gms | German Medical Science

15. Deutscher Kongress für Versorgungsforschung

Deutsches Netzwerk Versorgungsforschung e. V.

5. - 7. Oktober 2016, Berlin

Identifying patients receiving polypharmacy who are in need of pharmaceutical care – development and validation of a predictive model

Meeting Abstract

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  • Kerstin Boldt - SOCIUM (ehem. ZES), Uni Bremen, Sozialpolitik, Berlin, Deutschland

15. Deutscher Kongress für Versorgungsforschung. Berlin, 05.-07.10.2016. Düsseldorf: German Medical Science GMS Publishing House; 2016. DocP006

doi: 10.3205/16dkvf272, urn:nbn:de:0183-16dkvf2728

Published: September 28, 2016

© 2016 Boldt.
This is an Open Access article distributed under the terms of the Creative Commons Attribution 4.0 License. See license information at



Objectives: Polypharmacy is associated with adverse drug events, which can lead to hospitalization and death. Providing pharmaceutical care can increase drug safety and reduce hospital admissions.

Question to be answered: Can patients receiving polypharmacy who are at risk of hospitalization and in need of pharmaceutical care be identified by using routine data and data mining techniques?

Method: A retrospective database analysis of health insurance data from 2005-2008 and 2007-2010 was performed. Patients aged 18-85 years on continuous polypharmacy receiving 5 or more drugs per quater for 4 quaters were included. Seriously ill patients were excluded. From the first data set (n=44.108) a predictive model was derived from 64 variables in a stepwise approach (CRISP-DM 1.0) using SPSS 19.0 and logistic regression.The final model containing 24 variables was validated using the second data set (n=45.739).

Results: Of 45.739 patients on polypharmacy 39% were admitted to hospital within one year, 88% were on medium polypharmacy using 5-8 drugs per quarter for at least one year. Compared to using the number of drugs as a solely predictor(>13 drugs: n=489, PPV=59.9%) the model identified a larger group of patients with a higher probability of hospitalization and a presumed need of pharmaceutical care (n=1.161, PPV=71.6%). The quality of the predictive model was acceptable (AUC=65.2%, 95% CI 64.7-65.7%) and stable over a two year period. The strongest predictors for hospitalization among patients on polypharmacy appeared to be number of different drugs per year, age, drug costs and the use of metamizol, opioids, loop-diuretics, phenprocoumon und clopidogrel.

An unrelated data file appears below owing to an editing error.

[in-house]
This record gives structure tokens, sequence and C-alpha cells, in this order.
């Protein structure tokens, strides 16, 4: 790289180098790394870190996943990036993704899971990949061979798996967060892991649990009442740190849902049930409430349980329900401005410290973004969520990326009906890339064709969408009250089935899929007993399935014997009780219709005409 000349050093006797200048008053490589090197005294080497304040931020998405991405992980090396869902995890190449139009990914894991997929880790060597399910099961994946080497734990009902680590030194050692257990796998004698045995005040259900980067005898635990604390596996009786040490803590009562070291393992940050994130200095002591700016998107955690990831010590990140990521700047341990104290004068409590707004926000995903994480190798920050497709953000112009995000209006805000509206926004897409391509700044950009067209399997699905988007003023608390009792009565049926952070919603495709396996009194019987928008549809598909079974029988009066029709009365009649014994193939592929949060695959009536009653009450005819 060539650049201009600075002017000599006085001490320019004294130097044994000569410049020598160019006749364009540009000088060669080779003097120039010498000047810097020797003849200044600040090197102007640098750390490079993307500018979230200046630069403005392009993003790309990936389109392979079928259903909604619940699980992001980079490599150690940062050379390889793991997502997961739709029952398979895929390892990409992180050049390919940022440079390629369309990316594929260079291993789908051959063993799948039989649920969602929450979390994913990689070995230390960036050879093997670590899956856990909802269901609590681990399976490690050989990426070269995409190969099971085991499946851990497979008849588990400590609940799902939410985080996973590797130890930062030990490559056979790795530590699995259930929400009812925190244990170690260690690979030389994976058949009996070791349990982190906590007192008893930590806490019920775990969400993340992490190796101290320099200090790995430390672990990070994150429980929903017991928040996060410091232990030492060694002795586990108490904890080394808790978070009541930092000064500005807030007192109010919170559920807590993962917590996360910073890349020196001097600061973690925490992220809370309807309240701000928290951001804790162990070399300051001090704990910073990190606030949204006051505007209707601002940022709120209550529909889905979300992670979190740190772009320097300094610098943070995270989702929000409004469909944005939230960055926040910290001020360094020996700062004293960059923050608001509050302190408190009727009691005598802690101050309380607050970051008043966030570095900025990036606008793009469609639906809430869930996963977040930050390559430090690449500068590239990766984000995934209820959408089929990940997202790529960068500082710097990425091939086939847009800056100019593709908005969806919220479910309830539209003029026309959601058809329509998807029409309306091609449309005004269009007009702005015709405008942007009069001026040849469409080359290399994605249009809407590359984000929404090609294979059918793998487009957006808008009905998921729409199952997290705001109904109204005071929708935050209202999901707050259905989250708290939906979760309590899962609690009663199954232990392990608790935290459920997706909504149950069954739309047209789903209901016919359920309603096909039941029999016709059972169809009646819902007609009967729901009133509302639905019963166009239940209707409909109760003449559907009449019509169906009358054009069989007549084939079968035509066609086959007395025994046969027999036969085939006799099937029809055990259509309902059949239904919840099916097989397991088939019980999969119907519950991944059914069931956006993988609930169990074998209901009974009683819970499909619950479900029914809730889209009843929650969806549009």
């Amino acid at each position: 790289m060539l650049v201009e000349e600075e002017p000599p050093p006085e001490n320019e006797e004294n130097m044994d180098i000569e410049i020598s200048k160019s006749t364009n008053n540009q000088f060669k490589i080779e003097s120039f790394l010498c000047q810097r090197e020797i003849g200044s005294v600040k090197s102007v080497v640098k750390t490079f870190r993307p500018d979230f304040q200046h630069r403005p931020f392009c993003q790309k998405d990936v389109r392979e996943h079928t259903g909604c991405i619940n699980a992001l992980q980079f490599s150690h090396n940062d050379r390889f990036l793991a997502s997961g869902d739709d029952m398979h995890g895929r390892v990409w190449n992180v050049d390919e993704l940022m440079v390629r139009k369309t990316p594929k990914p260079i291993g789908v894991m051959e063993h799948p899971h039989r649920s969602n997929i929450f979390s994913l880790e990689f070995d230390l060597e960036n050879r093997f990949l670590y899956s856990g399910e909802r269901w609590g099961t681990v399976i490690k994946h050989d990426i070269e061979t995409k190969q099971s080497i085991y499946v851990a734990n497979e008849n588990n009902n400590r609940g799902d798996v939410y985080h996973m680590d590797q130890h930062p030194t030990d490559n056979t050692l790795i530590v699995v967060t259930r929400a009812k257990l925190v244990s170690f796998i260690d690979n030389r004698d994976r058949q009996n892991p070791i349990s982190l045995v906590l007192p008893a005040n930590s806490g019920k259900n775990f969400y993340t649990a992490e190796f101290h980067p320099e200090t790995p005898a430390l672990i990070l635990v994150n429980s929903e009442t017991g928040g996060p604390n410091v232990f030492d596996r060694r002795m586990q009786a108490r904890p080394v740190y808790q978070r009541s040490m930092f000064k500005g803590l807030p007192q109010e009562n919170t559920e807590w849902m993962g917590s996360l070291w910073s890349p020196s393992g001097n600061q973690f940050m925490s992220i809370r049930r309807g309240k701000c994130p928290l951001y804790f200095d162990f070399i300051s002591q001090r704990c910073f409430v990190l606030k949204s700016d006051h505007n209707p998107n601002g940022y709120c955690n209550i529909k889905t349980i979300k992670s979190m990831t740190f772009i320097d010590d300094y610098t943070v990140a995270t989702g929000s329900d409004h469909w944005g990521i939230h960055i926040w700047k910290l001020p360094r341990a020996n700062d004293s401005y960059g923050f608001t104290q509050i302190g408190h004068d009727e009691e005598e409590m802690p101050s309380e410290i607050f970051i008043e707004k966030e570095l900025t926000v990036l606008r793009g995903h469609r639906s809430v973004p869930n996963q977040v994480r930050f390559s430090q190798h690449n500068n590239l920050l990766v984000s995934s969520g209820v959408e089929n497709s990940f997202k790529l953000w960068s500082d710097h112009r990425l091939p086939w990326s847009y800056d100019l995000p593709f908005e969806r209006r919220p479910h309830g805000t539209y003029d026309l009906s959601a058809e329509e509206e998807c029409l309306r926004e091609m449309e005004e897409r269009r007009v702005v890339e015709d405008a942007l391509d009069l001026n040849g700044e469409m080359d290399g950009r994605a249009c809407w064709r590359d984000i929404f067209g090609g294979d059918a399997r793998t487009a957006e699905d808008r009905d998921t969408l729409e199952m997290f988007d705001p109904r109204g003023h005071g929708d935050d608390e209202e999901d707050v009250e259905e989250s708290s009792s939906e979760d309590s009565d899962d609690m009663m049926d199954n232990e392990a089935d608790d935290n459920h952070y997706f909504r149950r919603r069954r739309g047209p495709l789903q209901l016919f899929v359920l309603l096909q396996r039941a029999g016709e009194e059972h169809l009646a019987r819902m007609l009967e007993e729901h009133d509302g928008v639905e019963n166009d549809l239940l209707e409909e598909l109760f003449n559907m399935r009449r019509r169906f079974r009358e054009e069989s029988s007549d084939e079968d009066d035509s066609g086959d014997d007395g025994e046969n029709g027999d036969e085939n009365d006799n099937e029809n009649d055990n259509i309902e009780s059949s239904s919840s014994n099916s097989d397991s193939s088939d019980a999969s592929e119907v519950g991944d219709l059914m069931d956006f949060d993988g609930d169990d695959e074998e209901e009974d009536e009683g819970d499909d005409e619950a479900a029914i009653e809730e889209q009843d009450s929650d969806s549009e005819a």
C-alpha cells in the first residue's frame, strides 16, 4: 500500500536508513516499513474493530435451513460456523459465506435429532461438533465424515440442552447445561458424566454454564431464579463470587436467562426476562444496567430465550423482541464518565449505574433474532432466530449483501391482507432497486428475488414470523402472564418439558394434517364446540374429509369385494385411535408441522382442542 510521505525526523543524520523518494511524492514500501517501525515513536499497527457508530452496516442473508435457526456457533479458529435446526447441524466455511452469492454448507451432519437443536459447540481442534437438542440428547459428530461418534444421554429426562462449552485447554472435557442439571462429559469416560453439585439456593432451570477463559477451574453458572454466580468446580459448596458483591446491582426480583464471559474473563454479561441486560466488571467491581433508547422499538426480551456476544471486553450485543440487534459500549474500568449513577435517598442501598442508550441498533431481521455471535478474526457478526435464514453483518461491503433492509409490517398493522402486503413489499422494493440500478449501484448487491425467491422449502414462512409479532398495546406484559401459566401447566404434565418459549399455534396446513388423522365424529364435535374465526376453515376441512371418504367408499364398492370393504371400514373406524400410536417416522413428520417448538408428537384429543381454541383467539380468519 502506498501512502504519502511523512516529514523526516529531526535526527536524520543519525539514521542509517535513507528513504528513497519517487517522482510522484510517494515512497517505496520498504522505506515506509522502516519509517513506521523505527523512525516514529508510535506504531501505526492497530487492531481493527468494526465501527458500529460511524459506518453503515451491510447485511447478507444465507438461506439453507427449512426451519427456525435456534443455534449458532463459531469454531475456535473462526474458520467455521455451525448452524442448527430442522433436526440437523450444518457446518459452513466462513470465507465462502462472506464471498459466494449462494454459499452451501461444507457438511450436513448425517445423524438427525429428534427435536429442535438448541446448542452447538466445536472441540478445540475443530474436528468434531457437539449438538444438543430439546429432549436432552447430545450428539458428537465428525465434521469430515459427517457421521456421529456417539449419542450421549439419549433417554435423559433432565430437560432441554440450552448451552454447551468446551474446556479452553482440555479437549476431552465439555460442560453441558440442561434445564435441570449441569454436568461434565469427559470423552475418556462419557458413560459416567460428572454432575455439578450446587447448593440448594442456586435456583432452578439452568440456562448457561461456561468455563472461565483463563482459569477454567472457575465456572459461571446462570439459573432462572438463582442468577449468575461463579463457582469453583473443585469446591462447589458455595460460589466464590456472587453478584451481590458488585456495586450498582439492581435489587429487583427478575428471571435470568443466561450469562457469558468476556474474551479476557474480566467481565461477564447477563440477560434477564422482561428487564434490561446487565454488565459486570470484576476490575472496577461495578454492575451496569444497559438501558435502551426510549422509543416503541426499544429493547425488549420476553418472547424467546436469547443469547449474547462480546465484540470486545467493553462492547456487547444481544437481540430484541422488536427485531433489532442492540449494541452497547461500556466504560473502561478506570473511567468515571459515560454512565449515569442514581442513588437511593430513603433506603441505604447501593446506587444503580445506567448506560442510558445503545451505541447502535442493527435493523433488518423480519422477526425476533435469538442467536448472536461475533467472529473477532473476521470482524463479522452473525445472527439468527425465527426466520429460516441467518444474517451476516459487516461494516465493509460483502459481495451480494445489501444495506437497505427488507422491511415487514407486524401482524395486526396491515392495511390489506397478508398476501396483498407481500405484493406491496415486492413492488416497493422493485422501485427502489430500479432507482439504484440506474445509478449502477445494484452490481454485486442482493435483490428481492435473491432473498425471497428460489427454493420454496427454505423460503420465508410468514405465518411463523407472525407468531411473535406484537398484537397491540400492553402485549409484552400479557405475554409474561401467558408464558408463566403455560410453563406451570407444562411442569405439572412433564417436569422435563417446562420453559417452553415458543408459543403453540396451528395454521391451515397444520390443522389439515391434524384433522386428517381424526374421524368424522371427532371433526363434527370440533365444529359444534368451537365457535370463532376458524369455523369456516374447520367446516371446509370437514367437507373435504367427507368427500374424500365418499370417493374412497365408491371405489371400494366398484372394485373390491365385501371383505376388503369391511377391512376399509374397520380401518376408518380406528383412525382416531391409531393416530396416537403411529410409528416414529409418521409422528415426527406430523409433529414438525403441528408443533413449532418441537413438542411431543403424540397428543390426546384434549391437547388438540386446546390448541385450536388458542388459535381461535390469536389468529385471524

Discussion: As cut offs for polypharmacy and the need of pharmaceutical care are inconsistent surrogates had to like hospitalization be used. Therefore the derived predictive model identifies patients at risk rather than risky drugs but still provides hints about which drugs should be monitored more carefully. Routine data are lacking important clinical information to fully use the potential of data mining techniques. Therefore quality of data should be improved to increase quality of prediction, e.g. by extended linkage of primary and secondary data records and intensified documentation of drug use and triggered events by drug experts.

Practical implications: Using data mining techniques help to narrow down mass data and the variables selected deliver a predictive model with interpretable and significant results. The most common definition of polypharmacy using 5 or more drugs as a cut off can be confirmed but is of limited use as the total number of prescribed drugs per year seems to be a better predictor for hospitalization. Still the derived predictive model improves identification of patients on polypharmacy at risk of hospitalization and helps addressing pharmaceutical care more exactly to patients in need.